Exploring Our Community

K, 1, 2
Keywords & Concepts: 

The children explore attributes of the community in which they live. They compare ways to be generous in rural, urban, and suburban communities.

PrintOne Forty-Five Minute Session

The learner will:

  • identify urban, suburban and rural areas.
  • City Mouse & Country Mouse: A Classic Fairy Tale by Isabelle Chantellard 
  • Butcher paper, markers, crayons
Home Connection 

Children talk to their families about the type of community they live in: urban, rural or suburban. How do neighbors support one another in the type of community in which they live? Has their family (and ancestors) always lived in this type of community? If not, when and why did they move/change?

  • Chantellard, Isabelle. City Mouse & Country Mouse: A Classic Fairy Tale. Abbeville Press, Inc., 1999. ISBN: 0789205130


  1. Anticipatory Set:

    Remind the children that there are many types of communities. The words urban, suburban, and rural describe the types of areas where people live and work. Define and discuss each of these terms: urban: related to city; suburban: related to a residential area just outside a city; rural: related to the country. To give an understanding of the variations, talk about the types of jobs, buildings, space, animals, plants, and other characteristics that are of each area. Decide as a group which characteristics best describe the area where they live and what people do for each other in their community type. 

  2. Read the story: City Mouse & Country Mouse: A Classic Fairy Tale.

  3. Discuss how the mice feel about their own communities. Discuss: “Which place is better to live? Why do the mice disagree? Why do people choose to live in different areas?” Lead the children to understand that one type of community isn’t better than another, just different. People choose where to live based on their interests, abilities, needs, and resources.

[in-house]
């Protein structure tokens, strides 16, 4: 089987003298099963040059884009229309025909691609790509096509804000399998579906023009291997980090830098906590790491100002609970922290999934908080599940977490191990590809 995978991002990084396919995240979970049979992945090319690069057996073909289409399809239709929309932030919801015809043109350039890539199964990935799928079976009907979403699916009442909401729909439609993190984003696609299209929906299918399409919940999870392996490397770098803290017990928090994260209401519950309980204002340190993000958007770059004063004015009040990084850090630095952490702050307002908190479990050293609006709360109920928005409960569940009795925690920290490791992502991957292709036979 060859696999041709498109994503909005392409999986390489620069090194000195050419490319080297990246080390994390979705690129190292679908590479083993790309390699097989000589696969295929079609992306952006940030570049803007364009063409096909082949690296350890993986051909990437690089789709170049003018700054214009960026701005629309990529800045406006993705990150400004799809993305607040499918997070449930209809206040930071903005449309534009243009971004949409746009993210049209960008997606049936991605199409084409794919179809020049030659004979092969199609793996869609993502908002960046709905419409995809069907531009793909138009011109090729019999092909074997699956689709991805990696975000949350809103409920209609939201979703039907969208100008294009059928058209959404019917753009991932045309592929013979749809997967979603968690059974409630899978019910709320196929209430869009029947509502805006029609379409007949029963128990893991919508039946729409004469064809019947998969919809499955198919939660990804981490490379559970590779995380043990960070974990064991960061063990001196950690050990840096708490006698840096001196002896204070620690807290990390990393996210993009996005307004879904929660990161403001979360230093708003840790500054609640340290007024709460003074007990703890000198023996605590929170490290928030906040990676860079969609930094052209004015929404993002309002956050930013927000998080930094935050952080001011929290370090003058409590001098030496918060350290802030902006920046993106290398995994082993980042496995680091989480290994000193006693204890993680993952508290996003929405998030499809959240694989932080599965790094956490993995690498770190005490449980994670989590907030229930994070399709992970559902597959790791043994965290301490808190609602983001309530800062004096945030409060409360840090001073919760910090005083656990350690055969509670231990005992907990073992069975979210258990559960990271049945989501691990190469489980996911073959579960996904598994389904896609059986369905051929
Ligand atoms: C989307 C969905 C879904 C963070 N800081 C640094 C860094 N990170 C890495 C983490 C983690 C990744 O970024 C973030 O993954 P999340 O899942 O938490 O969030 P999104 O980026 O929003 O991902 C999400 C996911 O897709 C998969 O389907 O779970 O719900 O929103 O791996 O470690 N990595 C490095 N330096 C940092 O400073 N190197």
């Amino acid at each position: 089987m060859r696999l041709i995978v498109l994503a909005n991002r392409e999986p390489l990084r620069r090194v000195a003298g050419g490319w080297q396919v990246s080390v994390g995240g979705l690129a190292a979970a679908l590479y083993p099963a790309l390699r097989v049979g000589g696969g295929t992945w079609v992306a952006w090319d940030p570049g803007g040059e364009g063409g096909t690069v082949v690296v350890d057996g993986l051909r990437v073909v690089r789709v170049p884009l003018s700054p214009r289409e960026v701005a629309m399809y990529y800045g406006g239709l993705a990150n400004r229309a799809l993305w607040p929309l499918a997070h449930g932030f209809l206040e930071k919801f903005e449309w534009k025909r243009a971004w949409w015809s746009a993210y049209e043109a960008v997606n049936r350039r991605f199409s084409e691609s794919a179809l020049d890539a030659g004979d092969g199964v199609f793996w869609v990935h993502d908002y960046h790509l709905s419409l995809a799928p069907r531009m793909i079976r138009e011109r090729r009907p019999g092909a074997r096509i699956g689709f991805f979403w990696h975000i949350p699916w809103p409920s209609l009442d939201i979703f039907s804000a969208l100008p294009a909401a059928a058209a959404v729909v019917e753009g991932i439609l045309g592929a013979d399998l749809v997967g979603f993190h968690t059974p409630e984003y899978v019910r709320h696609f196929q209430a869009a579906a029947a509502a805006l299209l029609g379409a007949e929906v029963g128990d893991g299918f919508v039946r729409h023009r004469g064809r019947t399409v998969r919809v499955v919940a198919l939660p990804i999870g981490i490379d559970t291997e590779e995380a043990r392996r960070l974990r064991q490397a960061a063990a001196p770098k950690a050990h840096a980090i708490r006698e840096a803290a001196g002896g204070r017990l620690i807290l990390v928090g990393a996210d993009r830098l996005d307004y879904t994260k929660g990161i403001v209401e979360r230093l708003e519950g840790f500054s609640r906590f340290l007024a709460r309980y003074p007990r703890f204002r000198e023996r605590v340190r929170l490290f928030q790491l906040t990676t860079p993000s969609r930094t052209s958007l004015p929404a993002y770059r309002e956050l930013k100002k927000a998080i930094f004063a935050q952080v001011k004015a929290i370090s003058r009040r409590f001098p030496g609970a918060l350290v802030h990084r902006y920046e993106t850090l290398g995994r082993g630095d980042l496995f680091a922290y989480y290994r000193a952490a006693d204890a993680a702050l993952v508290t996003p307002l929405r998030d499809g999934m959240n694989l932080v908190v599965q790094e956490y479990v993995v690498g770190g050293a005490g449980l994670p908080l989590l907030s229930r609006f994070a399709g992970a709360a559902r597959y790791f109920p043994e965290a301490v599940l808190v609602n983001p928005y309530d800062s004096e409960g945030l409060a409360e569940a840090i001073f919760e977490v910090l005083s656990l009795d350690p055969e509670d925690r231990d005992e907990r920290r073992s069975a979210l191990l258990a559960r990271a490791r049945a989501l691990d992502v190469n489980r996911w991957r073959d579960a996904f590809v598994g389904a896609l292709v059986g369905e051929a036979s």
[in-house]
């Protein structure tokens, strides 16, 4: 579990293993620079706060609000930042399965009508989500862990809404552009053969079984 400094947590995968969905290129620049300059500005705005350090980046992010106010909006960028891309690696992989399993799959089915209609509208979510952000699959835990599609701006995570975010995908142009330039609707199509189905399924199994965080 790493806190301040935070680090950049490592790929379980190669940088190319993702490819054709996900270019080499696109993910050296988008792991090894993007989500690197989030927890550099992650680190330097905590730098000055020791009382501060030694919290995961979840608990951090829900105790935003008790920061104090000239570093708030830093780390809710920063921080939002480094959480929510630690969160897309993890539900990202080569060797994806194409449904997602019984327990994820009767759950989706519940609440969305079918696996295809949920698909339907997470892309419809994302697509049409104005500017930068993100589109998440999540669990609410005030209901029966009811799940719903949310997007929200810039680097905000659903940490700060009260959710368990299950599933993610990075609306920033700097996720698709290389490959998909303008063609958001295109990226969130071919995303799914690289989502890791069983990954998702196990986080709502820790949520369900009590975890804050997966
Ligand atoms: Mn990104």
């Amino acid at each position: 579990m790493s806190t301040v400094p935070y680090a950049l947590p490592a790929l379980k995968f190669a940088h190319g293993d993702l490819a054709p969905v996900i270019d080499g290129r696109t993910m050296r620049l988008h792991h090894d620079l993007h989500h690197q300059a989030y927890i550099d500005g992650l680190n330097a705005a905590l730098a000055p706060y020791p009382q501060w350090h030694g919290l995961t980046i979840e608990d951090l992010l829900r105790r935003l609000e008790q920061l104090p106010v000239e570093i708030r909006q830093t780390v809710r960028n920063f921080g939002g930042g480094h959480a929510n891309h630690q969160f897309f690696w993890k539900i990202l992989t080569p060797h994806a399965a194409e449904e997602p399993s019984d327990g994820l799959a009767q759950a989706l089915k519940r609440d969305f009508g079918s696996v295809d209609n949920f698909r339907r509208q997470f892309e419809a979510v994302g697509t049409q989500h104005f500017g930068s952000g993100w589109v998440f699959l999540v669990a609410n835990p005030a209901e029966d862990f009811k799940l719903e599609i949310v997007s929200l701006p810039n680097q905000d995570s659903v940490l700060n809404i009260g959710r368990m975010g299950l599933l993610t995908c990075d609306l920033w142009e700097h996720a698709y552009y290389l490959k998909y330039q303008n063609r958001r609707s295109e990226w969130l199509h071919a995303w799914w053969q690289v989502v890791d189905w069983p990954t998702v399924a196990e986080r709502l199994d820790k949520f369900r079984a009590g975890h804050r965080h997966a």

4. Put the children into three groups and give each group a piece of butcher paper. Assign an area to each of the groups: urban area, suburb, and rural area.

  5. Talk about how to work cooperatively in groups, such as sharing, talking things out, taking turns, respecting each others’ ideas and getting everyone involved with decision making.

  6. Each group works together to illustrate people helping each other in their assigned area by drawing them with buildings, plants, space, houses, roads, and animals.

  7. When they are finished, hang the three pieces of butcher paper together to make one whole community—urban, suburban, and rural. Talk about how the three communities depend on each other and enjoy the resources of the other communities.

Philanthropy Framework

  1. Strand PHIL.I Definitions of Philanthropy
    1. Standard DP 02. Roles of Government, Business, and Philanthropy
      1. Benchmark E.7 Describe the concept of competing self-interest.
  2. Strand PHIL.II Philanthropy and Civil Society
    1. Standard PCS 01. Self, citizenship, and society
      1. Benchmark E.3 Describe a benefit of group cooperation.
    2. Standard PCS 04. Philanthropy and Geography
      1. Benchmark E.3 Describe the "characteristics of place" related to the school and neighborhood.
    3. Standard PCS 05. Philanthropy and Government
      1. Benchmark E.7 Describe why the classroom, school, or neighborhood is a community governed by fundamental democratic principles.